NSS backs campaign to save town hall in west London
Posted: Mon, 02 Jul 2018
The National Secular Society has backed a campaign to prevent a town hall in west London from being leased out to a local Hindu temple.
Last year Ealing Council decided to lease Southall Town Hall to Vishwa Hindu Kendra temple, which occupies the adjacent building, for 250 years.
The town hall is Grade II listed. Charities and community organisations, such as the Southall Community Alliance (SCA) and the Migrant Advice and Advocacy Service, currently use its offices.
A judicial review into the council's decision is due to be heard at the High Court on Wednesday and Thursday this week. The case has been brought by a member of the Save Southall Town Hall campaign.
At a previous hearing a deputy judge said the council must explain how it has considered the community value and use of the building and show it has undertaken an equality impact assessment.
Janpal Basran of SCA, which is part of the campaign to stop the hall's conversion, has said the sale "defies all logic" as the price is well below market value. The lease is being sold for £2.1m, while far smaller retail properties in the area are selling for £2m.
NSS chief executive Stephen Evans said the case highlighted the need to preserve secular community spaces.
"In an increasing diverse society, it's vital that we protect and preserve secular spaces which play such an important role in bringing people of all faith and ethnic backgrounds together.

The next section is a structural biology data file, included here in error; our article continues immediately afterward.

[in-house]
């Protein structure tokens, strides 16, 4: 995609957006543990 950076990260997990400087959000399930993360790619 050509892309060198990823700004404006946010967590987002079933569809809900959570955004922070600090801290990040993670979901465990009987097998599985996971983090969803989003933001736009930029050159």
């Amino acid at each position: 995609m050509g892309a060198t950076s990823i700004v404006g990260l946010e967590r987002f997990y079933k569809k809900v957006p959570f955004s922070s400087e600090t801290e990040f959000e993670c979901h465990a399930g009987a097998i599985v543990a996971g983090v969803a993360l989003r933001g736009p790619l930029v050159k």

"Southall Town Hall is a much-loved community asset — plans to lease it for the exclusive use of one particular section of the community tramples all over its rich history of pluralism and multiculturalism. It's a form of cultural vandalism which must be resisted."
Harsev Bains of SCA told The Hindu: "We aren't opposed to it because a temple is involved. It wouldn't matter if it was to a Christian, Sikh, Muslim or Hindu organisation.
"We are opposed to the sale of a community asset. It's the last secular building we have where the multicultural, multi-religious, diverse communities in Southall can come together."
The campaign is also being backed by Southall Black Sisters (SBS), which campaigns for the rights of women in minority communities.
In a statement on the proposal – and another plan to sell a town hall in Ealing to a hotelier – SBS said: "These spaces are central to the work of many community groups representing the most vulnerable sections of our society who otherwise would not have access to knowledge and information or the opportunity to participate in community events.
"The demise of democratic and secular spaces will only exacerbate the isolation, inequality and marginalisation that is felt by the poorest and most vulnerable in our communities. As one of our users, a survivor of domestic violence, recently said: 'it feels as if the local authority is trimming the feathers of a bird and then telling it to fly.'"
Ealing Council has sold a number of properties in recent years, including libraries and community centres, as it has faced funding pressures.
In a letter to the local MP last year, council leader Julian Bell said the decision to sell the town hall had been made because of budget cuts and the "significant" capital investment needed to keep it safe and usable.